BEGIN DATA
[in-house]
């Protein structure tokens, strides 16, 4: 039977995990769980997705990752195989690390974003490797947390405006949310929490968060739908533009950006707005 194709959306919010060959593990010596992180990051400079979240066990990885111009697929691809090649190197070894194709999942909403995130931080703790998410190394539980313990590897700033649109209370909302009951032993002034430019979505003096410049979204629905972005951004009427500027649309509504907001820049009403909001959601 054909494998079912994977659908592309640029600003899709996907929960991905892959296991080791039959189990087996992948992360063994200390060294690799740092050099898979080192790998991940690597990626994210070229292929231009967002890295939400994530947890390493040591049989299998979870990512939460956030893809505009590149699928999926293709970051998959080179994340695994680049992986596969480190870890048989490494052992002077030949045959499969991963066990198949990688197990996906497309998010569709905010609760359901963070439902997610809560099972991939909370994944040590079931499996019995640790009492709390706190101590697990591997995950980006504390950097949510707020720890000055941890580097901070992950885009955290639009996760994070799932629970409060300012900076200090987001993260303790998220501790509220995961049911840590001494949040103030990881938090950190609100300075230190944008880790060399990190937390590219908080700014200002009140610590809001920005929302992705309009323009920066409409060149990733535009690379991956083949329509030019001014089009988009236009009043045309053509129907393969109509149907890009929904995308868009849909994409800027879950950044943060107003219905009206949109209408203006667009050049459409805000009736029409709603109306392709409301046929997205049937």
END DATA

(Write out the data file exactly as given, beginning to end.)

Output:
[in-house]
């Protein structure tokens, strides 16, 4: 039977995990769980997705990752195989690390974003490797947390405006949310929490968060739908533009950006707005 194709959306919010060959593990010596992180990051400079979240066990990885111009697929691809090649190197070894194709999942909403995130931080703790998410190394539980313990590897700033649109209370909302009951032993002034430019979505003096410049979204629905972005951004009427500027649309509504907001820049009403909001959601 054909494998079912994977659908592309640029600003899709996907929960991905892959296991080791039959189990087996992948992360063994200390060294690799740092050099898979080192790998991940690597990626994210070229292929231009967002890295939400994530947890390493040591049989299998979870990512939460956030893809505009590149699928999926293709970051998959080179994340695994680049992986596969480190870890048989490494052992002077030949045959499969991963066990198949990688197990996906497309998010569709905010609760359901963070439902997610809560099972991939909370994944040590079931499996019995640790009492709390706190101590697990591997995950980006504390950097949510707020720890000055941890580097901070992950885009955290639009996760994070799932629970409060300012900076200090987001993260303790998220501790509220995961049911840590001494949040103030990881938090950190609100300075230190944008880790060399990190937390590219908080700014200002009140610590809001920005929302992705309009323009920066409409060149990733535009690379991956083949329509030019001014089009988009236009009043045309053509129907393969109509149907890009929904995308868009849909994409800027879950950044943060107003219905009206949109209408203006667009050049459409805000009736029409709603109306392709409301046929997205049937």